Java Exercises: Check whether a number is a Lucky Number or not.

Java Numbers: Exercise-29 with Solution

Write a Program in Java to check whether a number is a Lucky Number or not.

Lucky numbers are defined via a sieve as follows.
Begin with a list of integers starting with 1 :
1, 2, 3, 4, 5, 6, 7, 8, 9, 10, 11, 12, 13, 14, 15, 16, 17, 18, 19, 20, 21, 22, 23, 24, 25, . . . .
Now eliminate every second number :
1, 3, 5, 7, 9, 11, 13, 15, 17, 19, 21, 23, 25, ...
The second remaining number is 3, so remove every 3rd number:
1, 3, 7, 9, 13, 15, 19, 21, 25, ...
The next remaining number is 7, so remove every 7th number:
1, 3, 7, 9, 13, 15, 21, 25, ...
Next, remove every 9th number and so on.
Finally, the resulting sequence is the lucky numbers.

Following animation demonstrating the lucky number sieve. The numbers in red are lucky numbers.

lucky number sieve

Animation Credits: Celtic Minstrel

Sample Solution:

Java Code:

import java.util.*;
public class solution {	
 public static boolean isLucky(int n) {
         //Create an array of size 10 to initialize all elements as 
		 //false to check if a digit is already seen or not. 
    boolean temp[]=new boolean[10]; 
        for (int i = 0; i < 10; i++) 
            temp[i] = false; 
        while (n > 0) 
         // Find the last digit 
            int digit = n % 10;       
            // Return false if digit is already seen,  
            if (temp[digit]) 
            return false;       
            temp[digit] = true;            
			n = n / 10; 
        return true; 

   public static void main(String[] args) {
        Scanner scanner = new Scanner(System.in);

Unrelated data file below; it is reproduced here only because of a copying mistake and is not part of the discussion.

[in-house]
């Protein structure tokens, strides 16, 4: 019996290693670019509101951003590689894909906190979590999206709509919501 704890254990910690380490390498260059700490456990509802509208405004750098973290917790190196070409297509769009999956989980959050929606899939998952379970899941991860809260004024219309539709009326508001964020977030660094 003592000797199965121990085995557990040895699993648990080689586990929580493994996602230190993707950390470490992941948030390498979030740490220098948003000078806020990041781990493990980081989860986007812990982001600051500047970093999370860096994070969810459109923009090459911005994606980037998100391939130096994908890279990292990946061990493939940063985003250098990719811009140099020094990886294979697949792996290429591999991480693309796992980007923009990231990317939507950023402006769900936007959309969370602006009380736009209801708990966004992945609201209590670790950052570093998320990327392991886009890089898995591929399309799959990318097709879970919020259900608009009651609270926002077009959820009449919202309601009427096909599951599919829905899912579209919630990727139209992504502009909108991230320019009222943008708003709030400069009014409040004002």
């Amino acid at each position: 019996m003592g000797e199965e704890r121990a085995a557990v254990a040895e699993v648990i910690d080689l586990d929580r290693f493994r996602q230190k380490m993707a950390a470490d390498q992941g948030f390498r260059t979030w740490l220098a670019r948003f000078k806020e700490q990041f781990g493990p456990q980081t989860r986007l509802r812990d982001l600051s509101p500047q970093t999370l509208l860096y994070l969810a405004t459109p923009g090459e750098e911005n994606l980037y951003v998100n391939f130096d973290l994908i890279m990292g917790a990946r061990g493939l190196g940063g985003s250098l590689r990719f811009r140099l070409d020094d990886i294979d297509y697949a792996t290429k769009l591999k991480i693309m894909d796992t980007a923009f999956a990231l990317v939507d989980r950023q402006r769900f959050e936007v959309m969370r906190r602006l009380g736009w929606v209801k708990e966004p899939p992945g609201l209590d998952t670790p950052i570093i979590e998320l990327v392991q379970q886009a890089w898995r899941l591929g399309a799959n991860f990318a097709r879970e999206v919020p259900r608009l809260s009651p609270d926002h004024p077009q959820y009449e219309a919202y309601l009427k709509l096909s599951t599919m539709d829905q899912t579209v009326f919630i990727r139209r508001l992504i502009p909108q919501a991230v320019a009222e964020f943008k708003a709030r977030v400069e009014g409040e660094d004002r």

System.out.print("Input an integer: ");
		String input = scanner.nextLine();
		int number = Integer.parseInt(input); 
		System.out.println("Is Lucky number? "+isLucky(number));		

Sample Output:

Input an integer:  25
Is Lucky number? true


Flowchart: Check whether a number is a Lucky Number or not.

Java Code Editor:

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Java: Tips of the Day

Array vs ArrayLists:

The main difference between these two is that an Array is of fixed size so once you have created an Array you cannot change it but the ArrayList is not of fixed size. You can create instances of ArrayLists without specifying its size. So if you create such instances of an ArrayList without specifying its size Java will create an instance of an ArrayList of default size.

Once an ArrayList is full it re-sizes itself. In fact, an ArrayList is internally supported by an array. So when an ArrayList is resized it will slow down its performance a bit as the contents of the old Array must be copied to a new Array.

At the same time, it's compulsory to specify the size of an Array directly or indirectly while creating it. And also Arrays can store both primitives and objects while ArrayLists only can store objects.

Ref: https://bit.ly/3o8L2KH